Dr. Onkar Ghate is a senior fellow and the Chief Content Officer at the Ayn Rand Institute. He has written and lectured extensively on philosophy and serves as Dean for the Institute’s Objectivist Academic Center in Irvine, CA. The Undercurrent’s Jon Glatfelter had the privilege of interviewing Dr. Ghate regarding the recent shooting at the “Draw Muhammad” cartoon contest in Garland, Texas, as well as religion and free speech more broadly.
The Undercurrent: Many of the major U.S. media players, including CNN and FOX, still have not published the cartoon contest’s winning piece. Why do you think that is?
Dr. Ghate: I haven’t kept tabs on which outlets have and have not published that cartoon, but there were similar responses in regard to the Charlie Hebdo cartoons and, before that, the Danish cartoons in 2005-2006. Sometimes a media outlet would try to explain why it is not showing its audience a crucial element of the news story, and I think these explanations have revealed a mixture of motives at work.
Here’s a non-exhaustive list: fear, cowardice, appeasement, sympathy. Let me say a word on each. Some media outlets are afraid of violent reprisals and of the ongoing security costs that would be necessary to protect staff. And because the U.S. government refuses to take an unequivocal stand in defense of the right to free speech, the totalitarians are emboldened, which makes violent reprisals more likely. So that’s one reason. But despite this legitimate fear, I do think there is often an element of cowardice. The likelihood of an attack can be overstated, and of course if more news outlets publish the cartoons, it is more and more difficult to intimidate and attack them all, and less and less likely that a particular organization will be singled out. Here there is strength in numbers. A third motive is the appeaser’s false hope that if he gives in and doesn’t publish the cartoons, he will have satisfied the attackers and no further threats or demands will follow. Finally, many are sympathetic: out of deference to the non-rational, faith-based emotions of Muslims, they don’t publish the cartoons, even though those cartoons are news. They view the cartoonists and publishers as the troublemakers and villains. (The roots of this sympathy I think are complex and often ugly.)
The Undercurrent: Some have condemned the contest’s organizer, Pamela Geller, and the winning artist, Bosch Fawstin. They say there’s a world of difference between good-natured free expression and malicious speech intended solely to antagonize. What do you think?
Dr. Ghate: I disagree with many things that I’ve heard Pamela Gellar say but I refuse to discuss her real or alleged flaws when totalitarians are trying to kill her, as though those flaws, even if real, justify or mitigate the actions of the aspiring killers. The New York Times editorial to which you link is a disgrace. After a sanctimonious paragraph saying that we all have the right to publish offensive material and that no matter how offensive that material may be, it does not justify murder, the rest of the editorial goes on to criticize the victim of attempted murder. As my colleague and others have noted, this is like denouncing a rape victim instead of her rapists.
And notice what the editorial glosses over: in the first paragraph stating that offensive material does not justify murder, it concludes with the seemingly innocuous point that “it is incumbent on leaders of all religious faiths to make this clear to their followers.”
This is the actual issue. Why don’t you similarly have to tell a group of biochemists or historians, when they disagree about a theory, that their disagreements don’t justify murdering each other? The answers lies in the difference between reason and faith, as I’m sure we’ll discuss, a difference the editorial dares not discuss.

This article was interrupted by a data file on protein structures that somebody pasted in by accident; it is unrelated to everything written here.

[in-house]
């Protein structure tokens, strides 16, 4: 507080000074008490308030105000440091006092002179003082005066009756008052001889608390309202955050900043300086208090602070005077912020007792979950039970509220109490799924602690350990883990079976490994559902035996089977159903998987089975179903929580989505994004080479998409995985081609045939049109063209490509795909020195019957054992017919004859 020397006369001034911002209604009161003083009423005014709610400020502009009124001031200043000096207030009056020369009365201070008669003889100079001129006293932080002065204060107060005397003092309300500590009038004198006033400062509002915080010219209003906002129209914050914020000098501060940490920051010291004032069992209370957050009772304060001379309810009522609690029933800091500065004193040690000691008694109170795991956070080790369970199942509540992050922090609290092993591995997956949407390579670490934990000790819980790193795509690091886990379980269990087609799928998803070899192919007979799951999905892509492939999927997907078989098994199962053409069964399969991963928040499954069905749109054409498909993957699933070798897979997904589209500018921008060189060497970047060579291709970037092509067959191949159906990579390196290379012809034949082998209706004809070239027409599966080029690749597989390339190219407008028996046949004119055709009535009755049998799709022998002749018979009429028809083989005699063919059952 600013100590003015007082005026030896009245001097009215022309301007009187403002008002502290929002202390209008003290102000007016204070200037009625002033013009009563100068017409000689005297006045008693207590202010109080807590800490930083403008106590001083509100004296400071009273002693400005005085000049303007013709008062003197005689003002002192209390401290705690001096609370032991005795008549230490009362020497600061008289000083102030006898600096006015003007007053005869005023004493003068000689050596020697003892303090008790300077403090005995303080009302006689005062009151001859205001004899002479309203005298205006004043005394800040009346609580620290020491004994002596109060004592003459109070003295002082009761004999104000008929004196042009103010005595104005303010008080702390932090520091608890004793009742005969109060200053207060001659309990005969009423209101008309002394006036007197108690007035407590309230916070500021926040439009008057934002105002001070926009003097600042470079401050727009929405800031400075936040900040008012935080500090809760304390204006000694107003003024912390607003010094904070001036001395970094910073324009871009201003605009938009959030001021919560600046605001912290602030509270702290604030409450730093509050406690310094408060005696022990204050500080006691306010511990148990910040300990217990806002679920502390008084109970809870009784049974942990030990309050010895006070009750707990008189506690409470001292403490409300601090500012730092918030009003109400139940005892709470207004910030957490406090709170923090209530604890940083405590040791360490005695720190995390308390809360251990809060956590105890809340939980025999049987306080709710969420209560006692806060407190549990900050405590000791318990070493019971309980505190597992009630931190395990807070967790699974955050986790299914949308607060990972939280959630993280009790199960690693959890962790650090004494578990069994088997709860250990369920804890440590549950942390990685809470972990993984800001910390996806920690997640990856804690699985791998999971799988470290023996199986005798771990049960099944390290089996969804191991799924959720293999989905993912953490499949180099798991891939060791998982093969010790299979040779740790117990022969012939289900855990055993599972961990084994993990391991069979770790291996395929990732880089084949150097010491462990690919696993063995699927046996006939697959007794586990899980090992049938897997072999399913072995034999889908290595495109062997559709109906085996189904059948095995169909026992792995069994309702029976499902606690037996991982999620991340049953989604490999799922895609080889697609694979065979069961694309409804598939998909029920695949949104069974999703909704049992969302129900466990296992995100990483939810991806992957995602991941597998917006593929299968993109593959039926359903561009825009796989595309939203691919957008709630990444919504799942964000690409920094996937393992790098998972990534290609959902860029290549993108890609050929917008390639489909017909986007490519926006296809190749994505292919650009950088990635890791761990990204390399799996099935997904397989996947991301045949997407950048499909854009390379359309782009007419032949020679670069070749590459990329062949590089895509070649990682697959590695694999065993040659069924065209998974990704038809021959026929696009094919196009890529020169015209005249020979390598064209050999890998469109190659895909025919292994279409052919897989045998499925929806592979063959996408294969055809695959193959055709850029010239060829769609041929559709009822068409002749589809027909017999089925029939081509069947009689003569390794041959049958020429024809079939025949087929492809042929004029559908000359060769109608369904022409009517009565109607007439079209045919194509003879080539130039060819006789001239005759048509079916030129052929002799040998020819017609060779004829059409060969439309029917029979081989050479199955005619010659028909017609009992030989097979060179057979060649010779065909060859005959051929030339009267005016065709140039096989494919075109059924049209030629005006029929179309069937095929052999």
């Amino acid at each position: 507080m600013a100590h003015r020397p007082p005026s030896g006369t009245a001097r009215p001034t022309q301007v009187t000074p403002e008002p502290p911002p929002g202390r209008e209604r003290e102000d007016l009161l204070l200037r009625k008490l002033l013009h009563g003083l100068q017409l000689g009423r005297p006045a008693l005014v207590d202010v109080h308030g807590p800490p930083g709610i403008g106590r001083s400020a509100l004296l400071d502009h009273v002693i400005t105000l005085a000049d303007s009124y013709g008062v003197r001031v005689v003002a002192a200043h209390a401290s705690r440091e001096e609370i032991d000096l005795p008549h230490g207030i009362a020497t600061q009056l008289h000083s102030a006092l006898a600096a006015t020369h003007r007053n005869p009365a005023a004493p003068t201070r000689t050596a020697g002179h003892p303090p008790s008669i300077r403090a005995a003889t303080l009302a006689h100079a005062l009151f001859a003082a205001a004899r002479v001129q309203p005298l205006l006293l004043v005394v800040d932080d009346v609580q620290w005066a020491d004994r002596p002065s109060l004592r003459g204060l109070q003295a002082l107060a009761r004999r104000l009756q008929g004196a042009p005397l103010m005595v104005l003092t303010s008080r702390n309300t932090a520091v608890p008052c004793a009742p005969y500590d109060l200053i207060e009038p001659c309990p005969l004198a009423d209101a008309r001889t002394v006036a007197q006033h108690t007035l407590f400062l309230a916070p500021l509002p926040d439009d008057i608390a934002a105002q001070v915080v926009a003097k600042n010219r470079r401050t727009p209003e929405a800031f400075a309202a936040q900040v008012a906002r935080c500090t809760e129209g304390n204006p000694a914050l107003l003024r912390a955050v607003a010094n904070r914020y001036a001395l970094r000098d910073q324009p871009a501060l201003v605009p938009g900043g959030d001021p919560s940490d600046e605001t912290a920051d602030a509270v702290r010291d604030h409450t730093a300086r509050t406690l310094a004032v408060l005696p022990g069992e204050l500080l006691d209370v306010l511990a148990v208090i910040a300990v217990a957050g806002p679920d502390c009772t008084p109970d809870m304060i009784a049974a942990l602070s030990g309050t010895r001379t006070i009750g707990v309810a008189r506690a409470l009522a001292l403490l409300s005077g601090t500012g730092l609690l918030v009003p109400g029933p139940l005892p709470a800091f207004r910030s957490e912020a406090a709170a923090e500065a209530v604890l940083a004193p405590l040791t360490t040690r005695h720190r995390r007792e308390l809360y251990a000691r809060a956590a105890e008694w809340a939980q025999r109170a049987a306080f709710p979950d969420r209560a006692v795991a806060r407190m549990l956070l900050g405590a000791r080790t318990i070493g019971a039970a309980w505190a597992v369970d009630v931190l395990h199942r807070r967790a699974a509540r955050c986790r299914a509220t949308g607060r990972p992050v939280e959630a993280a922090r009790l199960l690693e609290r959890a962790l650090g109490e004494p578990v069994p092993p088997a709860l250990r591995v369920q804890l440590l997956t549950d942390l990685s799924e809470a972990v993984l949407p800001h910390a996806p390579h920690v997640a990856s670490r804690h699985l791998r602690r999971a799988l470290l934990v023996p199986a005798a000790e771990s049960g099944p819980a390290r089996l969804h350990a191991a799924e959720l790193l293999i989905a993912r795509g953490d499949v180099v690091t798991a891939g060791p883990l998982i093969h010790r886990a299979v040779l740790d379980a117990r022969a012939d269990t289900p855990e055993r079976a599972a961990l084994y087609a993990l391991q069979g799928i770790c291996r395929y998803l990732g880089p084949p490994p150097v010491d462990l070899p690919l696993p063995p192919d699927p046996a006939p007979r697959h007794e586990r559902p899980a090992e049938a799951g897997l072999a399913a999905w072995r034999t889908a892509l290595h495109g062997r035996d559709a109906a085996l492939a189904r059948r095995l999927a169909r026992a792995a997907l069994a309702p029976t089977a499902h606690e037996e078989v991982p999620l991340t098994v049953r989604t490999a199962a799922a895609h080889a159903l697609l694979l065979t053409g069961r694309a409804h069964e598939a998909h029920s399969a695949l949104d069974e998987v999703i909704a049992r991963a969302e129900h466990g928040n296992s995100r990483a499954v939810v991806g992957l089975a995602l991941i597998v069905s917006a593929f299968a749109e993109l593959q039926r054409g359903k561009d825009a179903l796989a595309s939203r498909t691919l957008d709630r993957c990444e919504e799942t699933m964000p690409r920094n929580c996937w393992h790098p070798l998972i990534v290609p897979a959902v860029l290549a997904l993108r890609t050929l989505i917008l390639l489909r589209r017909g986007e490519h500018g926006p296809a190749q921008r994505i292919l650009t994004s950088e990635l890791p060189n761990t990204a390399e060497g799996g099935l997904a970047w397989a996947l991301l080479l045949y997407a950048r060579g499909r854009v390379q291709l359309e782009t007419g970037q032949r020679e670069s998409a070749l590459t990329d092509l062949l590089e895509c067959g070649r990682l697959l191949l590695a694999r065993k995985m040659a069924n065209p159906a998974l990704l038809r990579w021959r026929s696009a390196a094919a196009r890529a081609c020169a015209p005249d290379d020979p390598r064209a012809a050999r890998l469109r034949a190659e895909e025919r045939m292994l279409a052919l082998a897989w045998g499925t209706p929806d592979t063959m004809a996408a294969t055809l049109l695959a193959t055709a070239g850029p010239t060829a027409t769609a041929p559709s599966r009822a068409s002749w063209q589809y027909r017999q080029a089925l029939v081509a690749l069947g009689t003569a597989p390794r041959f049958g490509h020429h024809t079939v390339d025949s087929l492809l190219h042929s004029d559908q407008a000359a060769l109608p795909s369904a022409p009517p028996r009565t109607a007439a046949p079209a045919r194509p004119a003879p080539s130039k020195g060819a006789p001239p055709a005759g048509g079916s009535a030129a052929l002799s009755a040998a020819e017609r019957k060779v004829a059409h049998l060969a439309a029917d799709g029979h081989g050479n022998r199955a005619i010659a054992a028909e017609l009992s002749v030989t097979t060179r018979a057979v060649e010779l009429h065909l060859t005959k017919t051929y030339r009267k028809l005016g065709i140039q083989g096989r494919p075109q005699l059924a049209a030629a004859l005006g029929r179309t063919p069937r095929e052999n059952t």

But contra the editorial, the Garland event had a serious purpose. Look at the winning cartoon: it makes a serious point.
Fawstin, therefore, is guilty by association with a “right-wing” organization.
Apparently, CBLDF only defends speech they agree with — and not freedom of speech on principle. The latter which is best expressed by a quote from Beatrice Evelyn Hall’s line attributed to Voltaire: “I disapprove of what you say, but I will defend to the death your right to say it.”
Unless you are the so-called Comic Book Legal Defense Fund.
Capitalism Magazine contributor Ron Pisaturo has released a new book called “Masculine Power, Feminine Beauty: The Volitional, Objective Basis for Heterosexuality in Romantic Love and Marriage.”
According to the book description:
This book presents a theory of heterosexual romantic love. The book argues that heterosexuality enables romantic love in a way that integrates with all aspects of a man and woman, including masculine power and feminine beauty. Author Ronald Pisaturo identifies differences between men and women while recognizing the utmost intellectual ability, rationality, and resultant moral virtue possible in equal measure to each sex. He argues that sexual orientation is the result of volition in the same way that other values pertaining to romantic love are volitional: although we do not directly choose our sexual orientation, as we do not directly choose what personality traits will attract us, we do make more basic choices that cause our sexual orientation.
Pisaturo debunks the mainstream theories that “affirm” non-heterosexual orientations, and argues that objective cognition—in particular, the holding of concepts that clearly identify and emphasize sex-specific romantic values—requires that the concept of marriage refer only to man-woman relationships. Moreover, the proper role of government in marriage is as protector of individual rights—of the husband, wife, and their children—not as social engineer for the ‘public good’.
This book offers an objective alternative to the mysticism of religion and the subjectivism of much of modern philosophy, science, and culture.
An overarching theme of the book is that every individual should understand the personal, chosen values that are consistent with his own sexual orientation. The author offers, in good will, this challenge to all readers: “I can explain my sexual orientation. Can you explain yours?”
The book makes many arguments — some we are not sure we agree with — but it looks interesting enough that it deserves a read.
To Apple, Love Taylor